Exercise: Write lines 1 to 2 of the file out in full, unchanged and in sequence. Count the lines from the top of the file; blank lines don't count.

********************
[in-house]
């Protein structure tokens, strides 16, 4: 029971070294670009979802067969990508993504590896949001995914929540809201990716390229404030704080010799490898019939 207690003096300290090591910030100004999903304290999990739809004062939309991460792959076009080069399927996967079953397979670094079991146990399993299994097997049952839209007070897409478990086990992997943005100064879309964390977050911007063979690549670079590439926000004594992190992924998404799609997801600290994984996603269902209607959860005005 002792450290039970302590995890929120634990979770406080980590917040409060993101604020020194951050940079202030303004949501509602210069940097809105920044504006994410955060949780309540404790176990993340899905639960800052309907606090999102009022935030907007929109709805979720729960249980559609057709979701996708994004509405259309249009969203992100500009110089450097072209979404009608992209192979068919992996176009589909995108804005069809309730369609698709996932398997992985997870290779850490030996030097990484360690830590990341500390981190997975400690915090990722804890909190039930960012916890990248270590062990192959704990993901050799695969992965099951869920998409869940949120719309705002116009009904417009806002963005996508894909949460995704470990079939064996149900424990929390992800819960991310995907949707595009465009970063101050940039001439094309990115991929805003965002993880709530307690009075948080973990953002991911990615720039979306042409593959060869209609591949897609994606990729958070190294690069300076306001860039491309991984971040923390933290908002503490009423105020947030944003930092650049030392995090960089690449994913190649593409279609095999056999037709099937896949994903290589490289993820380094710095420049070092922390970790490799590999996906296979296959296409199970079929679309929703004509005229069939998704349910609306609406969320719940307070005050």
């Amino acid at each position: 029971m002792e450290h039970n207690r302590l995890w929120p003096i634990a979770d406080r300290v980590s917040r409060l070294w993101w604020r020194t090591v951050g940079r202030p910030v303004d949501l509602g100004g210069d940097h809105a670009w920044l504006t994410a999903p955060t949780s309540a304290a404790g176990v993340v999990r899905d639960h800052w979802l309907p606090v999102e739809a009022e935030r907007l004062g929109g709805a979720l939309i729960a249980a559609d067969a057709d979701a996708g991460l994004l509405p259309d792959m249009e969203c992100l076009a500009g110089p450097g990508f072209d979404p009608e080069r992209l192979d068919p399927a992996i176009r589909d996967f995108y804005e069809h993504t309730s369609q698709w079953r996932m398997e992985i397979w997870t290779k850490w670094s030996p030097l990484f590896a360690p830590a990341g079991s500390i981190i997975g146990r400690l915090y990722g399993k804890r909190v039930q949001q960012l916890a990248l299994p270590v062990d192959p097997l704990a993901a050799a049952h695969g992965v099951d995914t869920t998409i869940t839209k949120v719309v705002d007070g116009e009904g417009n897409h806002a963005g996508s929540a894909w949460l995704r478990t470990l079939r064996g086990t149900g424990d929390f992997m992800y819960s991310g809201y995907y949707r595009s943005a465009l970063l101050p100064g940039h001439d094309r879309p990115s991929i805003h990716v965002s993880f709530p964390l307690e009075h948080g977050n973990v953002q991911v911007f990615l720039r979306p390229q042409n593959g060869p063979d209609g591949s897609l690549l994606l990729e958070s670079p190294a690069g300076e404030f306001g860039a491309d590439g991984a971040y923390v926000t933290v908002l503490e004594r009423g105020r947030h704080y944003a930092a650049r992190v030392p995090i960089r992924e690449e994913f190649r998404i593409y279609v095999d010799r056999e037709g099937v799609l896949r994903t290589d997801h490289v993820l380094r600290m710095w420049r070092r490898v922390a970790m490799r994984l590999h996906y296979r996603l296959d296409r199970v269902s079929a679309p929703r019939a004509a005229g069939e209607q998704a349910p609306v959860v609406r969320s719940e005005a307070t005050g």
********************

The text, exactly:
[in-house]
């Protein structure tokens, strides 16, 4: 029971070294670009979802067969990508993504590896949001995914929540809201990716390229404030704080010799490898019939 207690003096300290090591910030100004999903304290999990739809004062939309991460792959076009080069399927996967079953397979670094079991146990399993299994097997049952839209007070897409478990086990992997943005100064879309964390977050911007063979690549670079590439926000004594992190992924998404799609997801600290994984996603269902209607959860005005 002792450290039970302590995890929120634990979770406080980590917040409060993101604020020194951050940079202030303004949501509602210069940097809105920044504006994410955060949780309540404790176990993340899905639960800052309907606090999102009022935030907007929109709805979720729960249980559609057709979701996708994004509405259309249009969203992100500009110089450097072209979404009608992209192979068919992996176009589909995108804005069809309730369609698709996932398997992985997870290779850490030996030097990484360690830590990341500390981190997975400690915090990722804890909190039930960012916890990248270590062990192959704990993901050799695969992965099951869920998409869940949120719309705002116009009904417009806002963005996508894909949460995704470990079939064996149900424990929390992800819960991310995907949707595009465009970063101050940039001439094309990115991929805003965002993880709530307690009075948080973990953002991911990615720039979306042409593959060869209609591949897609994606990729958070190294690069300076306001860039491309991984971040923390933290908002503490009423105020947030944003930092650049030392995090960089690449994913190649593409279609095999056999037709099937896949994903290589490289993820380094710095420049070092922390970790490799590999996906296979296959296409199970079929679309929703004509005229069939998704349910609306609406969320719940307070005050």